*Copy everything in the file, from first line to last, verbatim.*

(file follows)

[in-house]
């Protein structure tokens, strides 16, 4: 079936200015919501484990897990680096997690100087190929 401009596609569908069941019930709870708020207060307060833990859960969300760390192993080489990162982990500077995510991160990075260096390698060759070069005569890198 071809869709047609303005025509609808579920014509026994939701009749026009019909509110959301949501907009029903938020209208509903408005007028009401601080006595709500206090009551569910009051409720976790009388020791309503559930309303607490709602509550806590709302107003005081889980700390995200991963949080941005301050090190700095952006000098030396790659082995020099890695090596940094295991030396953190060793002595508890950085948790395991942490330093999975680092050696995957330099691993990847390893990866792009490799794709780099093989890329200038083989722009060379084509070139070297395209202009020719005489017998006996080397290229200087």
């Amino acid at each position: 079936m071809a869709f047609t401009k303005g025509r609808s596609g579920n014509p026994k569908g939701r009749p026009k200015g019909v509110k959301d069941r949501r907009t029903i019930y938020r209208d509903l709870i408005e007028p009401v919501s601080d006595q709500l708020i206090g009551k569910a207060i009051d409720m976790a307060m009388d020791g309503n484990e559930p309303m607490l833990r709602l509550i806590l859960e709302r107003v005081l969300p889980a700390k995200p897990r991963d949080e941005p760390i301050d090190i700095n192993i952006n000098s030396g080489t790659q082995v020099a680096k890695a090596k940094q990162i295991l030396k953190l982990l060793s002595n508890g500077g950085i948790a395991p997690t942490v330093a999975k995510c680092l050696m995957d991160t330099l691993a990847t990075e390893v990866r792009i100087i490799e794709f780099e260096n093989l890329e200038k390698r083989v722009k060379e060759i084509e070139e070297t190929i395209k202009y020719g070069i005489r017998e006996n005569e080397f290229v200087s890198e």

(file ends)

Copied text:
[in-house]
């Protein structure tokens, strides 16, 4: 079936200015919501484990897990680096997690100087190929 401009596609569908069941019930709870708020207060307060833990859960969300760390192993080489990162982990500077995510991160990075260096390698060759070069005569890198 071809869709047609303005025509609808579920014509026994939701009749026009019909509110959301949501907009029903938020209208509903408005007028009401601080006595709500206090009551569910009051409720976790009388020791309503559930309303607490709602509550806590709302107003005081889980700390995200991963949080941005301050090190700095952006000098030396790659082995020099890695090596940094295991030396953190060793002595508890950085948790395991942490330093999975680092050696995957330099691993990847390893990866792009490799794709780099093989890329200038083989722009060379084509070139070297395209202009020719005489017998006996080397290229200087």
């Amino acid at each position: 079936m071809a869709f047609t401009k303005g025509r609808s596609g579920n014509p026994k569908g939701r009749p026009k200015g019909v509110k959301d069941r949501r907009t029903i019930y938020r209208d509903l709870i408005e007028p009401v919501s601080d006595q709500l708020i206090g009551k569910a207060i009051d409720m976790a307060m009388d020791g309503n484990e559930p309303m607490l833990r709602l509550i806590l859960e709302r107003v005081l969300p889980a700390k995200p897990r991963d949080e941005p760390i301050d090190i700095n192993i952006n000098s030396g080489t790659q082995v020099a680096k890695a090596k940094q990162i295991l030396k953190l982990l060793s002595n508890g500077g950085i948790a395991p997690t942490v330093a999975k995510c680092l050696m995957d991160t330099l691993a990847t990075e390893v990866r792009i100087i490799e794709f780099e260096n093989l890329e200038k390698r083989v722009k060379e060759i084509e070139e070297t190929i395209k202009y020719g070069i005489r017998e006996n005569e080397f290229v200087s890198e």